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Gail

Gail

Gail’s story 

Gail is a 56 year old devoted grandmother of three, Cole, Jack and Brook. “Those kids give me so much joy”, she says, “I’ve discovered a nurturing instinct that I never had before. It’s come, slowly but surely over the past couple of years. It’s come as I’ve developed a real connection with other people for the first time in my life. It’s come as I’ve developed a real connection with Jesus.”

It wasn’t always like this.

Gail’s story is a long tale of failed and broken relationships and alcohol abuse together with constantly recurring feelings of isolation and a lack of self-worth. One story from the Bible which she really identifies with is the Samaritan woman Jesus speaks to in John chapter 4. This is the woman who becomes a believer after Jesus reveals that he knows all about her, that she has been married five times and that the man she is now living with is not her husband. “I didn’t marry five times, I just made it three. But there were plenty of other bad relationships along the way” says Gail.

Gail spent her early years in the North West. Her father was away a lot in the Merchant Navy and her mother suffered from depression and anorexia.  “You didn’t talk about my mum’s sort of illness then” reflects Gail, “I felt sort of responsible for her illness. I was a late arrival in my parent’s life. They’d been married 18 years before I came along. I think for my mum it was difficult to adjust.” She describes how she was clothed and fed by her mother but felt no emotional support or guidance from her. ”I remember missing school a lot. I was a loner. I always felt like the outsider in a group of friends”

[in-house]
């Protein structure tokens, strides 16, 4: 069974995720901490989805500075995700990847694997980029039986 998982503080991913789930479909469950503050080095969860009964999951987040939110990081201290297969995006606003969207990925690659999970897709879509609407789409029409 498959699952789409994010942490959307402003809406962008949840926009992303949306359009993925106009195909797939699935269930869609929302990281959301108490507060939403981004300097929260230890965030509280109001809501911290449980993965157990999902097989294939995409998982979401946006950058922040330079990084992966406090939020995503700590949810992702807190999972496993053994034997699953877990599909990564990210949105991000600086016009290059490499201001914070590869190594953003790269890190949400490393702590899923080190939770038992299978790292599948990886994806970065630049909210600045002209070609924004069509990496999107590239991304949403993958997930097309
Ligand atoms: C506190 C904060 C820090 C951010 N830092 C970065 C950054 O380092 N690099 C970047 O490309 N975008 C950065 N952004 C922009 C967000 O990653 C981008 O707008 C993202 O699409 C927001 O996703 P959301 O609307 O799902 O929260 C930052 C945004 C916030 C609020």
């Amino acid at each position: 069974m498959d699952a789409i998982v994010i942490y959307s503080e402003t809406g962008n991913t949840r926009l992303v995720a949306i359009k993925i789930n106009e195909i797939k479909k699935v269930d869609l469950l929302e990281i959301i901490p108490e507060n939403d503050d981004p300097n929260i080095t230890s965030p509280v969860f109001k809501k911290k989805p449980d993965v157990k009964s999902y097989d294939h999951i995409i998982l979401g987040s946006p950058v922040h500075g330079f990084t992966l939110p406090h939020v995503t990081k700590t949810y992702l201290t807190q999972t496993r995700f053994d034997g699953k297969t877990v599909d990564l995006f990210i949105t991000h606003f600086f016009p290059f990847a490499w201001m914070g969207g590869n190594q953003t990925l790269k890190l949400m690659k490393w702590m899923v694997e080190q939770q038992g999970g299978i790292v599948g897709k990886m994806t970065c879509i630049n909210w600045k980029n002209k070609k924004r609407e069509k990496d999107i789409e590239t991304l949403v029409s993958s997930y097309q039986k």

Leaving school at 16 Gail enrolled at the Catering College then based up in Portrush. She stayed in digs there and describes herself back then as very immature. “The other students tended to be older than me and I was always very nervous. When we went out I started drinking. It would take away my nerves and slow down my mind. I was always overthinking things, and at the same time not thinking very well. The alcohol calmed me down a bit.”

Then working, and back at home with her parents, Gail made the decision to get married. Looking back she feels it was to get her away from her own home. The marriage didn’t last. ”I was drinking with other people then, but I felt like an empty shell. I had no feeling of self-worth. Deep down I felt that my life wasn’t going to be like other peoples.”

She then met another man, and had a son, Kyle. “I could barely look after myself, let alone a child” she says, and the relationship with her partner was “volatile”. She remembers getting up very early to take her son to her mother’s house, then doing a full day’s work. On coming home in the evening she would sometimes find her partner at home with his drinking buddies. This relationship didn’t last.

Something more secure seemed possible when Gail met another man and got married again. Her new husband took on her son, but Gail knew he would want a family of his own. This could not happen as Gail had to have surgery when diagnosed with cancer, but Gail says she’d long felt deep down that she would have no other children, and that she was just lacking any nurturing ability. Gail then threw herself into work and drinking. “I used to get completely sloshed on a Friday. I was disgraceful. I was not a good wife or mother on any level” She left her husband and set up a new home with her son. Gail continued to embark on more disastrous relationships. “I always thought someone else’s input would be better than anything I could achieve.” Her drinking was getting worse.